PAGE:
Find My Past British Newspapers

Jerry Diddler

In 1803 the dramatist James Kenney (1780 – 25 July 1849) published his first play ‘Raising the Wind’ featuring an artful swindler called Jerry Diddler. Raising the wind was a slang term for obtaining a loan.

Waiter. Oh, it’s Mr. Diddler trying
to joke himself into credit at the bar. But it
won’t do, they know him too well.

Sam: Never you fear that, mun. I wasn’t born
two hundred miles north of London, to be done by
Mr. Diddler, I know.

James Kenney (1780 – 25 July 1849).Wikipedia

jeremy diddlerJeremy Diddler from A. E. Senter’s “The Diddler”

So with Jerry Diddler (rhymes with fiddler) James Kenney in one character popularized two well known phrases, ‘Jerry’ (disreputable) and ‘Diddler’ (meaning swindler – “diddle someone out of their inheritance”.

In 1868, an American book was published called “The Diddler” by A. E. Senter, warning its readers of swindlers, James Kenney is credited:


To be posted and warned of the wiles of the Diddlers of our race, may save one from becoming their dupe, and, perhaps, from ruin. ‘Where no counsel is, the people fall: but in the multitude of counsellors there is safety.’

“A word to the wise is sufficient;” and to all others these pages are submitted.

We would invite the attention of the reader to “Kenney’s Farce Of Raising The “wind,” at the end of this volume. He will then be, if he is not already, familiar with Mr. Diddler, and perhaps better appreciate the main feature of this work.

Earlier untrustworthy Jerrys

But the name Jerry had been linked to untrustworthy characters prior to Jerry Diddler, Jerry Sneak appeared in the play ‘The Mayor of Garratt‘ by Samuel Foote in 1764.

AN00048487_001_lThe Celebrated Mr John Cussans in the Character of Jerry Sneak. The British Museum

In The Metropolitan Magazine in 1838 a story was published called The Mariner’s Daughter which shows how the name Jerry Sneak was becoming a popular nickname:

“The name of this junior lieutenant was Mr. James Snook. They soon found out he was a regular tale-bearer ; and as such, doubtless, had at first and was still to make himself acceptable to his patron. he crew, on this, lost no time in rechristening him, which they did by the style and title of Jerry Sneak, and by no other name did he ever afterwards go”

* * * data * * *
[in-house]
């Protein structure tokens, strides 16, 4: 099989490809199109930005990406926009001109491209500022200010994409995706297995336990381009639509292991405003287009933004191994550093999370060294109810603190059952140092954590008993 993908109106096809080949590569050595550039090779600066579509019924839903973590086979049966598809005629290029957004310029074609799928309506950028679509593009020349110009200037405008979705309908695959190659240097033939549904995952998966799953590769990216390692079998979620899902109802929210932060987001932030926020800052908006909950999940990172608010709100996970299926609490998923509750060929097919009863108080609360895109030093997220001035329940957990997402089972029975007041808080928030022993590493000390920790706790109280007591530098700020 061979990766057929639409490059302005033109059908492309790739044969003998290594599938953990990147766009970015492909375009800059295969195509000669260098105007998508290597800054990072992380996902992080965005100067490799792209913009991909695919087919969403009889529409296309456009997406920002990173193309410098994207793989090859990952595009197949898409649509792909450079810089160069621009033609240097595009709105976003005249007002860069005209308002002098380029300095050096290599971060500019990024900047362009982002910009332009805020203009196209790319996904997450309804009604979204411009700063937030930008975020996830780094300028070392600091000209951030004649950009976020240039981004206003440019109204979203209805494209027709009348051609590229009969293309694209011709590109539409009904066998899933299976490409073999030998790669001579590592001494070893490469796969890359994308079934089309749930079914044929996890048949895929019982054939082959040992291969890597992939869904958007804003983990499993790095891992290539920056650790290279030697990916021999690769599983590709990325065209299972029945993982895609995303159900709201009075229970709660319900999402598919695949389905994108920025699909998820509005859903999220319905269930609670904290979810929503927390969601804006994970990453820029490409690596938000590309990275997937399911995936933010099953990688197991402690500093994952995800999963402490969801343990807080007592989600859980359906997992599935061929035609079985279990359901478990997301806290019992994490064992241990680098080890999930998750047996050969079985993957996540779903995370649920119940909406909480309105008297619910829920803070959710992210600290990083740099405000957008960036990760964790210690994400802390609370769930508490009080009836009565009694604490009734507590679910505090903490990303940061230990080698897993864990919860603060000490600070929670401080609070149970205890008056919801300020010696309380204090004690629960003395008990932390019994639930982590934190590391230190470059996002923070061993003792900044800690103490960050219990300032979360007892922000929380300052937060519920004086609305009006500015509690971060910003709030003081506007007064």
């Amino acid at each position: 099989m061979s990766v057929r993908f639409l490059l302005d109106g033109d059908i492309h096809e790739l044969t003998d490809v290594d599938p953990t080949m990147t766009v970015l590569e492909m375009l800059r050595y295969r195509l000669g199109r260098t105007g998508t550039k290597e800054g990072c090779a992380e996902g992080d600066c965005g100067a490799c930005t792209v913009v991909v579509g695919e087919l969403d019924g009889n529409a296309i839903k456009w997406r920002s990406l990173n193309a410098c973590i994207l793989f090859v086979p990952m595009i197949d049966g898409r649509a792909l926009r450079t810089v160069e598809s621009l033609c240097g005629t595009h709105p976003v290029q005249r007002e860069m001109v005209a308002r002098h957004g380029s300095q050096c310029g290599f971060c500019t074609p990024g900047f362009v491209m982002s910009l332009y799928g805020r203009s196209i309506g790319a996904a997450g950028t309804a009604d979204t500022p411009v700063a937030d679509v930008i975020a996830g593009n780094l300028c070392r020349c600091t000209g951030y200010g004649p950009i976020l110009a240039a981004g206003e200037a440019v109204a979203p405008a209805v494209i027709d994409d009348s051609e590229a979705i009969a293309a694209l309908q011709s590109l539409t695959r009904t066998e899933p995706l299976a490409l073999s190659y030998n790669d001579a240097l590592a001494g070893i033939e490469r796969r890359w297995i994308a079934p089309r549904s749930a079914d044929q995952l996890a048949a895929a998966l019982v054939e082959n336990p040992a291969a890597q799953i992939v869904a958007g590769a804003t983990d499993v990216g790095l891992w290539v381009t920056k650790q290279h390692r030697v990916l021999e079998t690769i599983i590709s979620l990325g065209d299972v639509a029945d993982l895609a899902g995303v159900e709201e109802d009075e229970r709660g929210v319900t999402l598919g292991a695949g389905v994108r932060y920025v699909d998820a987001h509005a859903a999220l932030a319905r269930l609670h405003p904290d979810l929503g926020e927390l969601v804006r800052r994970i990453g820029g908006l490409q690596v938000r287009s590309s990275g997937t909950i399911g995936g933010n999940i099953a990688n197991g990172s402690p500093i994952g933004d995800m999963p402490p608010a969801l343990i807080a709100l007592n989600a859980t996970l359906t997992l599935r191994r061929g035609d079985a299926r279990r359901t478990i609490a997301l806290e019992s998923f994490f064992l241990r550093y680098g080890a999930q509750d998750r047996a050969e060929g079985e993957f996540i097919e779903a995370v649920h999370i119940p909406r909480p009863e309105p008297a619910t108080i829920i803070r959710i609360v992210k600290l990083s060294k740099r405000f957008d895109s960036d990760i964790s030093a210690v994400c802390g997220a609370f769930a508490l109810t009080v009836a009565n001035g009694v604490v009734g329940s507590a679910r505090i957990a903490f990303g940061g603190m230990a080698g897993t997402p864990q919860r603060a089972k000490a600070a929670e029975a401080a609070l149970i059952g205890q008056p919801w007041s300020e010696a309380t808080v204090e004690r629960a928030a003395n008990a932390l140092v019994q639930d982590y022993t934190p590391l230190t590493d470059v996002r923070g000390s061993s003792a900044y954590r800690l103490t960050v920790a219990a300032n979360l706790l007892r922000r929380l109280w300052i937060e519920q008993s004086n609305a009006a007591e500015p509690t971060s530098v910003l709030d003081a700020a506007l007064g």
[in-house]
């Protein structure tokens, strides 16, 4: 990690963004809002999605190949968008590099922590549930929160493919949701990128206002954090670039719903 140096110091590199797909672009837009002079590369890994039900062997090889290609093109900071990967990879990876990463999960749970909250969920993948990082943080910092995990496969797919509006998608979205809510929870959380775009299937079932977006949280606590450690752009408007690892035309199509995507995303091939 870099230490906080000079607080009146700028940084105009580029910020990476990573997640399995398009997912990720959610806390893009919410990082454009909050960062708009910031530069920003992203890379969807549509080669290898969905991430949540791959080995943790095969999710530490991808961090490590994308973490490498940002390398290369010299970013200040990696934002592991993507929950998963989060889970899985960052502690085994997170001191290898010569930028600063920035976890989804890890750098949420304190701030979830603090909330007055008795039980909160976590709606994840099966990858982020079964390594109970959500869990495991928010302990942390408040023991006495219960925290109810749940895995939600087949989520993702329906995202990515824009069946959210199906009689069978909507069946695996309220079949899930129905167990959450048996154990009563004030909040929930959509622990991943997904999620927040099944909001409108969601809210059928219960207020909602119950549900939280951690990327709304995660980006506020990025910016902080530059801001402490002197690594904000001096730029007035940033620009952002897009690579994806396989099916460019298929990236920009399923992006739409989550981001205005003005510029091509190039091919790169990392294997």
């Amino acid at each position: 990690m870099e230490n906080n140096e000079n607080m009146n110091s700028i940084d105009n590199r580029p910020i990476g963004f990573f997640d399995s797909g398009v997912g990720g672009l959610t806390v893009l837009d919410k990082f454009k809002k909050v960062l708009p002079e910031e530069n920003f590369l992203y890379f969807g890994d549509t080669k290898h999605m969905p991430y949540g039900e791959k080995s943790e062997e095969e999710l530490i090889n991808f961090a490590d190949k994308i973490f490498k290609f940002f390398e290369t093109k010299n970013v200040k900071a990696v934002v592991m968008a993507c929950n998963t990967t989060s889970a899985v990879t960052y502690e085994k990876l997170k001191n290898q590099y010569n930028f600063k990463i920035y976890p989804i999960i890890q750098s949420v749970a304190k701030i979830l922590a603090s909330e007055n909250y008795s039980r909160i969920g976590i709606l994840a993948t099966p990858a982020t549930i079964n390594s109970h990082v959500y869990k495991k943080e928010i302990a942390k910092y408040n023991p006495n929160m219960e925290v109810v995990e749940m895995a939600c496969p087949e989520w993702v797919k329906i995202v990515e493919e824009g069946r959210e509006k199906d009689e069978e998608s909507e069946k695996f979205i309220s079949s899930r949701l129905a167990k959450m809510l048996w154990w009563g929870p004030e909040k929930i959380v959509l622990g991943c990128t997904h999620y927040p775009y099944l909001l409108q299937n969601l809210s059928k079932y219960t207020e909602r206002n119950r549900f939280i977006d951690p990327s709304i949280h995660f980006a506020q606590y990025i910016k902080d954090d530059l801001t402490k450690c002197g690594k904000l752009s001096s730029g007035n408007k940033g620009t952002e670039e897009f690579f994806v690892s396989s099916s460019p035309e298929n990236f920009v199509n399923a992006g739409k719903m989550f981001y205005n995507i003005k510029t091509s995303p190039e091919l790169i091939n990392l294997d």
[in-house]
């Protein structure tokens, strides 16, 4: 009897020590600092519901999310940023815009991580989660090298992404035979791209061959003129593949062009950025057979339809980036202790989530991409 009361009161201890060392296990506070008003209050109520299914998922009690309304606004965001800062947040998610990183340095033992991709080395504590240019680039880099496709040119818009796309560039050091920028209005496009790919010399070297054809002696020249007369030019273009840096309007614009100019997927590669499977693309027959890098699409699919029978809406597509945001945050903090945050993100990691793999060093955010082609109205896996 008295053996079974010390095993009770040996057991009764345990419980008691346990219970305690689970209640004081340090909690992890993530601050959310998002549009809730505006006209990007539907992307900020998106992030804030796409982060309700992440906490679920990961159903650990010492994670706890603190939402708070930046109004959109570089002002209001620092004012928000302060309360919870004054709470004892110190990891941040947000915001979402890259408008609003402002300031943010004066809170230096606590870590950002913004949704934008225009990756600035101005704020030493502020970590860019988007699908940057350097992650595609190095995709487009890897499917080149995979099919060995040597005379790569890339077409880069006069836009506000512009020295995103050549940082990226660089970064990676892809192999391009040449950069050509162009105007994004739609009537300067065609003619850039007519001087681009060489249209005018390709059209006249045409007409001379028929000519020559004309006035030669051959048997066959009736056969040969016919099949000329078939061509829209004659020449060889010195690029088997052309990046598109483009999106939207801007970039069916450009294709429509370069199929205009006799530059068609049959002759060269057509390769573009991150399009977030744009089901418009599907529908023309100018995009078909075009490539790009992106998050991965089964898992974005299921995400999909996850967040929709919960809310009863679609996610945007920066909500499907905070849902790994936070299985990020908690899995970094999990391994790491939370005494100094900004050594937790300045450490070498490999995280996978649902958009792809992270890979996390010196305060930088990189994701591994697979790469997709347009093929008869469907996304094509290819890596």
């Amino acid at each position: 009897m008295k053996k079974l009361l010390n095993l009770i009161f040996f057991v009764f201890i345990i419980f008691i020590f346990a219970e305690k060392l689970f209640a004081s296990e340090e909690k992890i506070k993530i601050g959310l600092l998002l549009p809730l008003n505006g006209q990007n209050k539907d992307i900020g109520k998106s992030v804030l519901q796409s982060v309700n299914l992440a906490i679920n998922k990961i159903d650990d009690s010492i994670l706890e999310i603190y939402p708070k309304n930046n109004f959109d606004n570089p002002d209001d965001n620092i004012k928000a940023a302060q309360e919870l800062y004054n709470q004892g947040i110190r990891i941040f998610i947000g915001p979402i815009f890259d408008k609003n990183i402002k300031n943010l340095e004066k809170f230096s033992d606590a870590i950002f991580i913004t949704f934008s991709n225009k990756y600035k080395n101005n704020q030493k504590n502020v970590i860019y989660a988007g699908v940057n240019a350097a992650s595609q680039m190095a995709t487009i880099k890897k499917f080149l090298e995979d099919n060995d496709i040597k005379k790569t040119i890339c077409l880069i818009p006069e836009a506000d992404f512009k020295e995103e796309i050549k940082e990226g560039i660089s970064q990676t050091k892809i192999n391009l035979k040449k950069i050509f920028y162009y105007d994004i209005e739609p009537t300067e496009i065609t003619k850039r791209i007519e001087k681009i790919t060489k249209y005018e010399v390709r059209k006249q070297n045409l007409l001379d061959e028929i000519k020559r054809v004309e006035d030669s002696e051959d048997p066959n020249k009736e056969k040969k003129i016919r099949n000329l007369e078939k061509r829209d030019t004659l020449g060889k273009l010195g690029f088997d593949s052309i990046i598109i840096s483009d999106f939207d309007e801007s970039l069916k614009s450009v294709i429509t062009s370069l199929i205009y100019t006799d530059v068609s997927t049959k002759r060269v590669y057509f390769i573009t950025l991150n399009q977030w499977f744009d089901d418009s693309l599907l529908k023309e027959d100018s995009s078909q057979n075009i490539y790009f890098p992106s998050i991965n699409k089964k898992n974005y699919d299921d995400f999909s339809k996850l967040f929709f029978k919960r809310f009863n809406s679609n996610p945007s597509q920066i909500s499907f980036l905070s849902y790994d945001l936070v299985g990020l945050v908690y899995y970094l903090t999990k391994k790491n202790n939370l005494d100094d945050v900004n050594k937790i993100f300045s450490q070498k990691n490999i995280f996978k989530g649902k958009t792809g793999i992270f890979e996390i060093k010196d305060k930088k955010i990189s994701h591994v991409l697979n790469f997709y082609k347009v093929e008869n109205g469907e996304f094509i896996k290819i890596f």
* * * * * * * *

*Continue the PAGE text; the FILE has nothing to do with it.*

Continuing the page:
Tom and Jerry

No, not the cartoon of the fighting cat and mouse, Tom and Jerry first appeared in 1821 in a publication called ‘Life in London’ by Pierce Egan, it follows the story of two characters called Corinthian Tom and Jerry Hawthorn, who together with their friend Bob Logic embark on “rambles and sprees through the metropolis”.

In the 1800s the men’s antics would inspire the phrase ‘Jerry Shop’ which was a ‘Low-down drinking shop’. Read more here


tom-jerry-A80128_08Above images from “Tom and Jerry’s Life in London Tom and Jerry’s Life in London”:
Tom and Jerry

Essex Herald 22 October 1833Essex Herald 22 October 1833. Find My Past British Newspapers

Manchester Courier and Lancashire General Advertiser 18 July 1829
Manchester Courier and Lancashire General Advertiser 18 July 1829

Tom and jerry ciderThe cartoon Tom and Jerry


It seems that Jerry Diddler is the most likely source of the term ‘Jerry Built’ as his character, being a swindler, is the closest match, but it seems he was descended from a long line of ne’er-do-wells that went by the same Christian name.

‘Cowboy Builders’ took over from Jerry Builders, it is unclear if these were a new construction company or the same with a re-brand. Maybe Jerry declared himself bankrupt and registered the new company on the same day?

I contacted the Oxford English Dictionary with my findings and hopefully one day I’ll see my description in print. Now I just need to find the origin of the nickname my dad used to for me – ‘Buggerlugs’.



4 comments on “Jerry Builder: Origin of the term

  1. David Steers says:

    As I was reading this I thought – you must tell the OED your findings. So glad to see that you did!
    Look forward to hearing the origin of ‘buggerlugs’, a word I heard often in my youth too.

  2. Michael Alderson says:

    A very entertaining and informative piece.
    So, “buggerlugs”, (obviously our parents came from the same area) – lugs being ears, I remember “lugsy” as an epithet for persons endowed with generous auditory organs.
    Perhaps it’s just a semi-profane rhythmic insult, with the bugger part coupling nicely with lugs? q.v. f**knut

    • Glen Huntley says:

      Hi Michael, I think you’re right. The more I think of it, the phrase was used if you made a comment on a private conversation (earwigging), this would provoke the comment “never you mind buggerlugs!”.

  3. […] The term “Jerry Builders” is one that repeatedly comes up time and again, the origins of the term being a contested one as Glen Huntley explains here. […]